On Sunday, we drove back to the local rustic Wat near our home for Duang to start her training.  I went along to take photographs specifically to work on using speedlights to control the lighting for photographs.



I had not properly prepared to take photographs.  I had not checked on the numerous AA batteries that I would be using to power the speedlight and two radio transmitters to trigger the speedlight.  A total of 8 batteries are necessary for the technique that I planned on using.  After the first few shots, the flash no longer worked either due to its depleted batteries, depleted batteries in the radio receiver attached to the flash or depleted batteries in the radio receiver on top of my camera - or so I thought.  I had not brought my battery tester so troubleshooting was a hit or miss affair - with many misses.  Despite my shaking, reinstallation of batteries and swapping out of batteries along with several "words of encouragement" from me, the flash did not operate consistently or reliably.  It was then that the Abbott who was casting Naga parts just outside of the room where the lessons and photography were going on got involved.  He told Duang that she and her friend needed to make some offerings and say some prayers to the spirits.  The spirits were upset and did not want photographs.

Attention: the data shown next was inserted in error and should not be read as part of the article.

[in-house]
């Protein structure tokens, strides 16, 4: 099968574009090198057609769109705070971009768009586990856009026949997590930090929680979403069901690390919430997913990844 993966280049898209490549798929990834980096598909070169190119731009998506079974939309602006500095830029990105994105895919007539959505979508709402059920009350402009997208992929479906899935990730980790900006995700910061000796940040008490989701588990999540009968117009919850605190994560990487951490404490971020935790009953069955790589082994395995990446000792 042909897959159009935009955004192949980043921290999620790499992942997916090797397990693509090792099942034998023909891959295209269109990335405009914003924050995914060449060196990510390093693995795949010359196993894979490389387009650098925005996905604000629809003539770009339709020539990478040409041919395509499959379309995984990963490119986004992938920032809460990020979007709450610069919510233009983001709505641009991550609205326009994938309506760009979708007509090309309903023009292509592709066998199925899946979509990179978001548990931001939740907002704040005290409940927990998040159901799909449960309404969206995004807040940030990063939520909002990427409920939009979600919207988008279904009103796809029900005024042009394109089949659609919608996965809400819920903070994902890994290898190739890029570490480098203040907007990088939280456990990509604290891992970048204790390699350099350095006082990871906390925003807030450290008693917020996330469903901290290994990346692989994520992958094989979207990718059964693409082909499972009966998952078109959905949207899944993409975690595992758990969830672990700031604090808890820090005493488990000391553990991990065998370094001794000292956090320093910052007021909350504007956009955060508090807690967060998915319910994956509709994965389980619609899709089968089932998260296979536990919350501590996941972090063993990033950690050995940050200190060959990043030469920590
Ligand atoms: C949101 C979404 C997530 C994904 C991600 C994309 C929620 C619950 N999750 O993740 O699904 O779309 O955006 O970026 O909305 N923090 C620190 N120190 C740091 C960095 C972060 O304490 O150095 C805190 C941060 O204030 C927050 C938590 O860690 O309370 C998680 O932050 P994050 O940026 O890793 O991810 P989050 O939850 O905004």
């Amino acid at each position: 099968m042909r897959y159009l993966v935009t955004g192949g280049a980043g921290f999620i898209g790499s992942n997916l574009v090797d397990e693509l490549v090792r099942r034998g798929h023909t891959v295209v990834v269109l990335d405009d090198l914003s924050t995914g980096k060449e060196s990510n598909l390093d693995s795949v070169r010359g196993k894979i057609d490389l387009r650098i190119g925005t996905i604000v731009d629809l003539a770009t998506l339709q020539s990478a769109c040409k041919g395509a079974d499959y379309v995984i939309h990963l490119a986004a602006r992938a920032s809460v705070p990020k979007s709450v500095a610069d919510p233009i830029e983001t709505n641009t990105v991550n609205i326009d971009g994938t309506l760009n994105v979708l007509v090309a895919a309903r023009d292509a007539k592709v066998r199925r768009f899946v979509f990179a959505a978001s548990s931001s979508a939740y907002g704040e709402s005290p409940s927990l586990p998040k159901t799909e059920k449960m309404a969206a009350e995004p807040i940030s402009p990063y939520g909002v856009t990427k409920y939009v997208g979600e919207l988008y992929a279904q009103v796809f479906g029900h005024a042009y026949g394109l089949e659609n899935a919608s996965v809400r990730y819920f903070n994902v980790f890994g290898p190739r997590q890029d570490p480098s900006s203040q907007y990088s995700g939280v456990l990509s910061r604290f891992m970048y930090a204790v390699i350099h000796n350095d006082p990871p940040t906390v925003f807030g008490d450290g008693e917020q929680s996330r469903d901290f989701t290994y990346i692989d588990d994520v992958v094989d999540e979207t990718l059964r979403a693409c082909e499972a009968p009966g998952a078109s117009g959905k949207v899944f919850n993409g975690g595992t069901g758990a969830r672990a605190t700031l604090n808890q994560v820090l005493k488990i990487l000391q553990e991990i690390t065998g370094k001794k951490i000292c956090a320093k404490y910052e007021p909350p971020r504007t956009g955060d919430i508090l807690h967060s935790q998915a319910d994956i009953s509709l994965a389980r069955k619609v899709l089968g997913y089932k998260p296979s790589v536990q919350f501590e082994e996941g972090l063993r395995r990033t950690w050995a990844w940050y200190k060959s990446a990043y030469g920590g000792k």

Apparently earlier, a television crew had arrived at the site to make a film.  They were unable to get their equipment to work.  Apparently the spirits were not pleased and would not allow the filming.

Duang told me to wait.  She and her friend moved over to the corner of  the room that contained a shrine.  Together they made an offering of a pahn and said their prayers, Duang beseeching the spirits to allow me to photograph and not to make me angry.

Upon completion of their worship, my flash began to function properly, consistently, and reliably.  Duang is certain that the spirits had relented and allowed me to continue.  Personally I suspect that I had resolved the issue by using my third radio transmitter and scavenging four batteries from my spare speedlight.  In my experiences and travels around this world I have found that man has a need to explain and understand the events that occur about them.  Duang has solace in her faith and I have comfort in my trust of science - different solutions from different perspectives but solutions that satisfy a common need.